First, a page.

4-Wheel ABS Std
Traction/Stability Control Opt

Passenger Restraint

Driver Air Bag Std
Passenger Air Bag Std
Passenger On/Off Std

Security

Alarm Opt
Printable Version

2005 Toyota Tacoma Truck

Original Warranty  help
Original Warranty
An original warranty is the warranty associated with a vehicle when it is brand new. In addition to the original warranty, select items, like tires, are typically covered by respective manufacturers. Also, an act of Federal law sometimes provides protection for certain components, like emissions equipment.
The original warranty is often broken down into multiple sections, including:
Basic Warranty:
Typically covers everything except for parts that wear out through normal use of the vehicle. Examples of non-covered items are brake pads, wiper blades and filters.
Drivetrain Warranty:
This warranty covers items the basic warranty does not protect. Wear and tear items such as hoses will not be covered, but key items like the engine, transmission, drive axles and driveshaft often will be.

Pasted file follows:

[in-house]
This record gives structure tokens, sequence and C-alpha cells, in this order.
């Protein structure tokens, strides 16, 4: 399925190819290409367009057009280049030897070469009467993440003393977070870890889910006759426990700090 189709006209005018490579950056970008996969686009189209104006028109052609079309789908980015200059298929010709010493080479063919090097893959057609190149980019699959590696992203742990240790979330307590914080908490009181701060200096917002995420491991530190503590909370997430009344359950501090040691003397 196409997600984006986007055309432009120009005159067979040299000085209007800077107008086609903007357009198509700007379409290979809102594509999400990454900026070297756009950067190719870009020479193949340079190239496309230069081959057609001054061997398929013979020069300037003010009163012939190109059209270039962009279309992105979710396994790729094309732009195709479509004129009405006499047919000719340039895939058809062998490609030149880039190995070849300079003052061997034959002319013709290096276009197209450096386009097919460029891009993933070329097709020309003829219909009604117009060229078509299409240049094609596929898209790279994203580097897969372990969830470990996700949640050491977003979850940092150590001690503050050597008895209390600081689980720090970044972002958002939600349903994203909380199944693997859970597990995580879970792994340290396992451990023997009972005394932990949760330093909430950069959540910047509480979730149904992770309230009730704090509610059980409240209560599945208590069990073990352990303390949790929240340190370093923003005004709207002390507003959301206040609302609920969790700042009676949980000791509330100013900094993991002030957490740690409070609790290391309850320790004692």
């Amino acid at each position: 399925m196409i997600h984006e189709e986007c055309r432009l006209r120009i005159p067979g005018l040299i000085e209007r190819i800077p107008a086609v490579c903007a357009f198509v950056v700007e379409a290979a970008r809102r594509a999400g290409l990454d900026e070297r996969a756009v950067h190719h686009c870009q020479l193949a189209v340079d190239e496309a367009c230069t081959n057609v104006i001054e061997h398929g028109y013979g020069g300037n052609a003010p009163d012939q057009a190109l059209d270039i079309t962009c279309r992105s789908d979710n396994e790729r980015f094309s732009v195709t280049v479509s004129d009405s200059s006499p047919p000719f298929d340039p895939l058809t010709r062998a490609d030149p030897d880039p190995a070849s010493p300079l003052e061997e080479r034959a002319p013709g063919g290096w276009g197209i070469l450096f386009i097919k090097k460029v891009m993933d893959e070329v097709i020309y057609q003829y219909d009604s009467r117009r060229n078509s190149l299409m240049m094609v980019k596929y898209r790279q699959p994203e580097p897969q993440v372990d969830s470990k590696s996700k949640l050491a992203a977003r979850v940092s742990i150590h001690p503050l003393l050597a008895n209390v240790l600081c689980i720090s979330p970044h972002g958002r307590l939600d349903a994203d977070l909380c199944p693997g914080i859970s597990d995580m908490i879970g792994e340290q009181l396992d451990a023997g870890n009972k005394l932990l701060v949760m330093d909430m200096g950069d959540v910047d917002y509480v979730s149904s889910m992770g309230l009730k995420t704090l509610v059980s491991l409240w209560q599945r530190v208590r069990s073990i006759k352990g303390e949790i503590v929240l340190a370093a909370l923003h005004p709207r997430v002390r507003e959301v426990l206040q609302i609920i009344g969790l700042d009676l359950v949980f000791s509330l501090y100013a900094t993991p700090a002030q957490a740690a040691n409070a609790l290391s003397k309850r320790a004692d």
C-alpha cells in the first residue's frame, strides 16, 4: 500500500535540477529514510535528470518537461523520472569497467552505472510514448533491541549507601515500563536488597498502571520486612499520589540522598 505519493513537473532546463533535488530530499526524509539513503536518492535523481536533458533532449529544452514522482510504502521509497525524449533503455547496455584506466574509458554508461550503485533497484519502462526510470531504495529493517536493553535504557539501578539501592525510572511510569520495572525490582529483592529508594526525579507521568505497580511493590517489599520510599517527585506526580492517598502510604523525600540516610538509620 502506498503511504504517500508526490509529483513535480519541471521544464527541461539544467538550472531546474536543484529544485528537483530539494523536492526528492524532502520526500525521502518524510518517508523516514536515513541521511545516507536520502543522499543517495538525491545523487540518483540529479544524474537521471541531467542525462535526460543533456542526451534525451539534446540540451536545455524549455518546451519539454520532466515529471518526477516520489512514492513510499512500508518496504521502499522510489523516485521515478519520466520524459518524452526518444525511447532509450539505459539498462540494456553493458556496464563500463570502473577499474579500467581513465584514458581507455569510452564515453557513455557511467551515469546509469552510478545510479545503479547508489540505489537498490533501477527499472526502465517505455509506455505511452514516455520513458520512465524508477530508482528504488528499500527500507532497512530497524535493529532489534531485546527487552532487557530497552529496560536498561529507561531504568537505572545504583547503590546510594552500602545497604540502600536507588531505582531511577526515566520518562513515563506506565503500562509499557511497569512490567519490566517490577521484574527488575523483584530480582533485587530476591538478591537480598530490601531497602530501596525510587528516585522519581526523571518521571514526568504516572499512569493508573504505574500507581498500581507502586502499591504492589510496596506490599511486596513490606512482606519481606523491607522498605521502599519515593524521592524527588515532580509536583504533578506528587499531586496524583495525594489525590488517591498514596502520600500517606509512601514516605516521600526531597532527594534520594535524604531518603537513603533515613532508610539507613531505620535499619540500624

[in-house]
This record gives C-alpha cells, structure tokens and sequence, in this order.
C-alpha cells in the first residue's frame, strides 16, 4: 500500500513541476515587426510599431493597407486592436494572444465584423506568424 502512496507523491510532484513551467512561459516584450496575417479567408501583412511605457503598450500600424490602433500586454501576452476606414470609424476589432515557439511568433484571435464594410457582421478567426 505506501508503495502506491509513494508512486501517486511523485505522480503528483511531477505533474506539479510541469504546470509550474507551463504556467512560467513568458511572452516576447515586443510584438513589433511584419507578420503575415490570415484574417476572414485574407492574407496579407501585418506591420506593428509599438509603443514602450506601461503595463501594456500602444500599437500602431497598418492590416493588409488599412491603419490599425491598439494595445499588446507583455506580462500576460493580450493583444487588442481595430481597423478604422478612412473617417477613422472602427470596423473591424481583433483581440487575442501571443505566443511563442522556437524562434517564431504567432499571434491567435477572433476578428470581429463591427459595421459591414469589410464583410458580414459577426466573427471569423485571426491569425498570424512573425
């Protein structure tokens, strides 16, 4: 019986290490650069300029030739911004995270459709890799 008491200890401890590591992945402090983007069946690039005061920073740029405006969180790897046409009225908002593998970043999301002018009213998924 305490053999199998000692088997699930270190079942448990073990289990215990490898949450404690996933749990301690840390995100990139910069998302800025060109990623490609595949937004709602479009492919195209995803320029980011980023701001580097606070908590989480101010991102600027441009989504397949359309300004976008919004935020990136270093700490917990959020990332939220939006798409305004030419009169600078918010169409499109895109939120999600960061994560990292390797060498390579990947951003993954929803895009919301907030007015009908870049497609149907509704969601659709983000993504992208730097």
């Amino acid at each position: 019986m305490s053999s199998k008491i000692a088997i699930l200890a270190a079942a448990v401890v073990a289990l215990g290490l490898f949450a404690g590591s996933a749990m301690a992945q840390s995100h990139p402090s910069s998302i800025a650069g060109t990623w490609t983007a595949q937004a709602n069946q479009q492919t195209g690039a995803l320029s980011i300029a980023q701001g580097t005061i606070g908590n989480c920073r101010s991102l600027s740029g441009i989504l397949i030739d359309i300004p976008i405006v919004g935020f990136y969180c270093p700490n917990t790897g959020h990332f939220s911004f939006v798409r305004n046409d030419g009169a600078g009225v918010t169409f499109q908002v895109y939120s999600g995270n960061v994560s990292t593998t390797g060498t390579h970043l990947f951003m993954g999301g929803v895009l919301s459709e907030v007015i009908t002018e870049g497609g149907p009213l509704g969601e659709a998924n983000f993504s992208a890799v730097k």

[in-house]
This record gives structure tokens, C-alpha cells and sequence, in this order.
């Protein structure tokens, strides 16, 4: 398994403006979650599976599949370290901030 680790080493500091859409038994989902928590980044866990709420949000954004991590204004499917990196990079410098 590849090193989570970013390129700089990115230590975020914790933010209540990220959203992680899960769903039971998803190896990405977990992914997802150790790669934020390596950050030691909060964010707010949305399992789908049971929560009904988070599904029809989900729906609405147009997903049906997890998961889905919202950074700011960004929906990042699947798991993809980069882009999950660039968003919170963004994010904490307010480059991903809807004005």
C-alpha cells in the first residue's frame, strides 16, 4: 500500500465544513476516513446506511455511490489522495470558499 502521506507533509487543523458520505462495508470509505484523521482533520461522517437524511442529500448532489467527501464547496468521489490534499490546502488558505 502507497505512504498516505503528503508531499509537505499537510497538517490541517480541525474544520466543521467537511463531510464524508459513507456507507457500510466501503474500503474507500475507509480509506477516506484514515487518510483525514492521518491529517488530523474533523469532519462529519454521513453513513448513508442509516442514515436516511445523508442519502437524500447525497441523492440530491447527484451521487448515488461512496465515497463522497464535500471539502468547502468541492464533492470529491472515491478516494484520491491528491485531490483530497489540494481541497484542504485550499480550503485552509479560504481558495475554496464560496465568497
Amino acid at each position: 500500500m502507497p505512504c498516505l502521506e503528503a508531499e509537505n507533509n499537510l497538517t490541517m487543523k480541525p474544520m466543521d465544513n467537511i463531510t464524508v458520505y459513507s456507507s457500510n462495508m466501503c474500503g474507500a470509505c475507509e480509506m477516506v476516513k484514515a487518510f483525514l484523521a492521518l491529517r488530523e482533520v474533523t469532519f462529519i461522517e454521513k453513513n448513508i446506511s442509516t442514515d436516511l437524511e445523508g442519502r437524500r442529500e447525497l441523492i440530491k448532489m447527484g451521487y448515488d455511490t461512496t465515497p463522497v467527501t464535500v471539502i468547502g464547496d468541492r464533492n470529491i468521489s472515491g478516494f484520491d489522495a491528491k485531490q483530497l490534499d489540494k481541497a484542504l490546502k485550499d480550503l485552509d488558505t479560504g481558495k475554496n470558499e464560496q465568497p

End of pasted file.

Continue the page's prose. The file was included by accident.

Roadside Assistance:
The level of service differs greatly with this warranty, but many manufacturers offer a toll-free number that helps provide assistance in case you run out of gas, get a flat tire or lock your keys in the car.
Corrosion Warranty:
This warranty focuses on protecting you from holes caused by rust or corrosion in your vehicle's sheet metal.
Please check the owner's manual, visit a local dealership or look at the manufacturer's website to learn more about the specifics of the warranties that apply to a vehicle.